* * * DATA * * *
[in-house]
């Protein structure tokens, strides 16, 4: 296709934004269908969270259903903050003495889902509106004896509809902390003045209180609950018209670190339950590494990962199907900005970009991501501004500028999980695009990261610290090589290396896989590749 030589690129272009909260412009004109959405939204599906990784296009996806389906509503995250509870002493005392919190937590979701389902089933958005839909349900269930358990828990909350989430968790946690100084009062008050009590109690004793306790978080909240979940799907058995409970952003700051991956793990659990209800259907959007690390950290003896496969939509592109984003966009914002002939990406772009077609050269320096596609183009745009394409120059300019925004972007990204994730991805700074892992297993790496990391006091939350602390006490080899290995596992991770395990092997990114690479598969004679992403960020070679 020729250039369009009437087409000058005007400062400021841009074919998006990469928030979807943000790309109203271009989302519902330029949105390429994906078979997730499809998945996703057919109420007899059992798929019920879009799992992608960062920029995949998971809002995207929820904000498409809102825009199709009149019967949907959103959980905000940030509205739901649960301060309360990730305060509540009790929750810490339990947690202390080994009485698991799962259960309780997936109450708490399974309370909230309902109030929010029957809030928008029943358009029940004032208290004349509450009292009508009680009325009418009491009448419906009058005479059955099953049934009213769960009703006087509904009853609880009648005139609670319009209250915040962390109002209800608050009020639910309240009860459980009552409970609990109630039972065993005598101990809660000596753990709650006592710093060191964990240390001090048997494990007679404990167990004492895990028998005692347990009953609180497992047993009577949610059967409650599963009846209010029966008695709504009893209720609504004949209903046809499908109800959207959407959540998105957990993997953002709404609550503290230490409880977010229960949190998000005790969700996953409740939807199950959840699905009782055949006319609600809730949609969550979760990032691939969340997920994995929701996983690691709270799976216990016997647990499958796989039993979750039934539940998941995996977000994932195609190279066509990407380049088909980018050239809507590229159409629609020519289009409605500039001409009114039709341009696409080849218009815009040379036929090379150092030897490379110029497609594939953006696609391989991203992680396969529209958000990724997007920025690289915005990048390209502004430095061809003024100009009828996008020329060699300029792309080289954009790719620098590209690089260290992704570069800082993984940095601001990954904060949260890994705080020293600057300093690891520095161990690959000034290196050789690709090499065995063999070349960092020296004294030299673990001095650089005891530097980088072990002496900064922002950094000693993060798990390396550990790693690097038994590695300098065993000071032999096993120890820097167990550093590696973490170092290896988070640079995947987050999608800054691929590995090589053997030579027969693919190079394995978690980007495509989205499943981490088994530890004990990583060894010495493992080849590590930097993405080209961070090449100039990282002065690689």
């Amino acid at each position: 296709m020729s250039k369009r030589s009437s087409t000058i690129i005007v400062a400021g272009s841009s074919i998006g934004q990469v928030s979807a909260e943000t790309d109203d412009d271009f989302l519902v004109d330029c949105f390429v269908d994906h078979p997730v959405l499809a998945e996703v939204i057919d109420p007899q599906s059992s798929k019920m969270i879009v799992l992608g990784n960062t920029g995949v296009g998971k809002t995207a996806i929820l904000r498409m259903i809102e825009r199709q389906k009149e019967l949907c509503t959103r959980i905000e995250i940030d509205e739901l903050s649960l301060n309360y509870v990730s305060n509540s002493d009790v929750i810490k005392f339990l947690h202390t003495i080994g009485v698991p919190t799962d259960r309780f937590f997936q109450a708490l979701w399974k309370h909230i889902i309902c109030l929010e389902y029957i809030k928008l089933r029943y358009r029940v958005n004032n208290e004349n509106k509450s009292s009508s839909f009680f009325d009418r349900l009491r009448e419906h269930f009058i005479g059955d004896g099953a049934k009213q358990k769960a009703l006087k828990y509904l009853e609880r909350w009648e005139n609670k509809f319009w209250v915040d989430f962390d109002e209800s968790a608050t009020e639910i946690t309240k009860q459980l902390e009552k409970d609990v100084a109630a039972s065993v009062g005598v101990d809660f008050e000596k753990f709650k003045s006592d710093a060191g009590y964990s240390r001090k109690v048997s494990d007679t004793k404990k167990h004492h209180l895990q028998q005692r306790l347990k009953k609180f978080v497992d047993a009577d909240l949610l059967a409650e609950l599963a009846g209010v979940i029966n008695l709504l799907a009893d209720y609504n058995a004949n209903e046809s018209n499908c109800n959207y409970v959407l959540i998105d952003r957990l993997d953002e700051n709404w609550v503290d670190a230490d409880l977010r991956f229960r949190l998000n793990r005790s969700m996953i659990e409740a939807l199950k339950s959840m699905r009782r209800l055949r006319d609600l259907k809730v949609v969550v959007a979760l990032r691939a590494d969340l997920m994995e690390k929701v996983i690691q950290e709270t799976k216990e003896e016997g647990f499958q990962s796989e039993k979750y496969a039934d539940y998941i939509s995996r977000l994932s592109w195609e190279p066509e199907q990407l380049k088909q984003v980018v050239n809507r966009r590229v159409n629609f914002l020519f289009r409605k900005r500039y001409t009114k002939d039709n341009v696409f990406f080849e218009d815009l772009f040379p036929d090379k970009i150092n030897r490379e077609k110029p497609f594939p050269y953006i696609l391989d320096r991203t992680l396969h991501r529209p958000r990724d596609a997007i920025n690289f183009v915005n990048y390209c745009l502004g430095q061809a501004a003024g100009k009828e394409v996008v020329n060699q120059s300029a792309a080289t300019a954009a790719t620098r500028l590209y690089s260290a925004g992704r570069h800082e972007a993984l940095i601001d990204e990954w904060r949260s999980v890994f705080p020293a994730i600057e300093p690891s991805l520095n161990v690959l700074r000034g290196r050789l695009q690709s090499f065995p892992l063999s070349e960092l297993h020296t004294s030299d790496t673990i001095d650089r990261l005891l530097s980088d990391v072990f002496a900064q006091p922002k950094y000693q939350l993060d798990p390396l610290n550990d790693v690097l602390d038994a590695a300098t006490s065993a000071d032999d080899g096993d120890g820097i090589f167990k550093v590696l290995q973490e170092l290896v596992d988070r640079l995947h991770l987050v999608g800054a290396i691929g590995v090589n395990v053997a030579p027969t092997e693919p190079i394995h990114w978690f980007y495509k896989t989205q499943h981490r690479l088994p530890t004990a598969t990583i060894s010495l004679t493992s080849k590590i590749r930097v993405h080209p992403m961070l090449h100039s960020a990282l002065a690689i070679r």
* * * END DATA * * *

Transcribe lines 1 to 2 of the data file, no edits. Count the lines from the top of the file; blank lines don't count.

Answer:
[in-house]
């Protein structure tokens, strides 16, 4: 296709934004269908969270259903903050003495889902509106004896509809902390003045209180609950018209670190339950590494990962199907900005970009991501501004500028999980695009990261610290090589290396896989590749 030589690129272009909260412009004109959405939204599906990784296009996806389906509503995250509870002493005392919190937590979701389902089933958005839909349900269930358990828990909350989430968790946690100084009062008050009590109690004793306790978080909240979940799907058995409970952003700051991956793990659990209800259907959007690390950290003896496969939509592109984003966009914002002939990406772009077609050269320096596609183009745009394409120059300019925004972007990204994730991805700074892992297993790496990391006091939350602390006490080899290995596992991770395990092997990114690479598969004679992403960020070679 020729250039369009009437087409000058005007400062400021841009074919998006990469928030979807943000790309109203271009989302519902330029949105390429994906078979997730499809998945996703057919109420007899059992798929019920879009799992992608960062920029995949998971809002995207929820904000498409809102825009199709009149019967949907959103959980905000940030509205739901649960301060309360990730305060509540009790929750810490339990947690202390080994009485698991799962259960309780997936109450708490399974309370909230309902109030929010029957809030928008029943358009029940004032208290004349509450009292009508009680009325009418009491009448419906009058005479059955099953049934009213769960009703006087509904009853609880009648005139609670319009209250915040962390109002209800608050009020639910309240009860459980009552409970609990109630039972065993005598101990809660000596753990709650006592710093060191964990240390001090048997494990007679404990167990004492895990028998005692347990009953609180497992047993009577949610059967409650599963009846209010029966008695709504009893209720609504004949209903046809499908109800959207959407959540998105957990993997953002709404609550503290230490409880977010229960949190998000005790969700996953409740939807199950959840699905009782055949006319609600809730949609969550979760990032691939969340997920994995929701996983690691709270799976216990016997647990499958796989039993979750039934539940998941995996977000994932195609190279066509990407380049088909980018050239809507590229159409629609020519289009409605500039001409009114039709341009696409080849218009815009040379036929090379150092030897490379110029497609594939953006696609391989991203992680396969529209958000990724997007920025690289915005990048390209502004430095061809003024100009009828996008020329060699300029792309080289954009790719620098590209690089260290992704570069800082993984940095601001990954904060949260890994705080020293600057300093690891520095161990690959000034290196050789690709090499065995063999070349960092020296004294030299673990001095650089005891530097980088072990002496900064922002950094000693993060798990390396550990790693690097038994590695300098065993000071032999096993120890820097167990550093590696973490170092290896988070640079995947987050999608800054691929590995090589053997030579027969693919190079394995978690980007495509989205499943981490088994530890004990990583060894010495493992080849590590930097993405080209961070090449100039990282002065690689």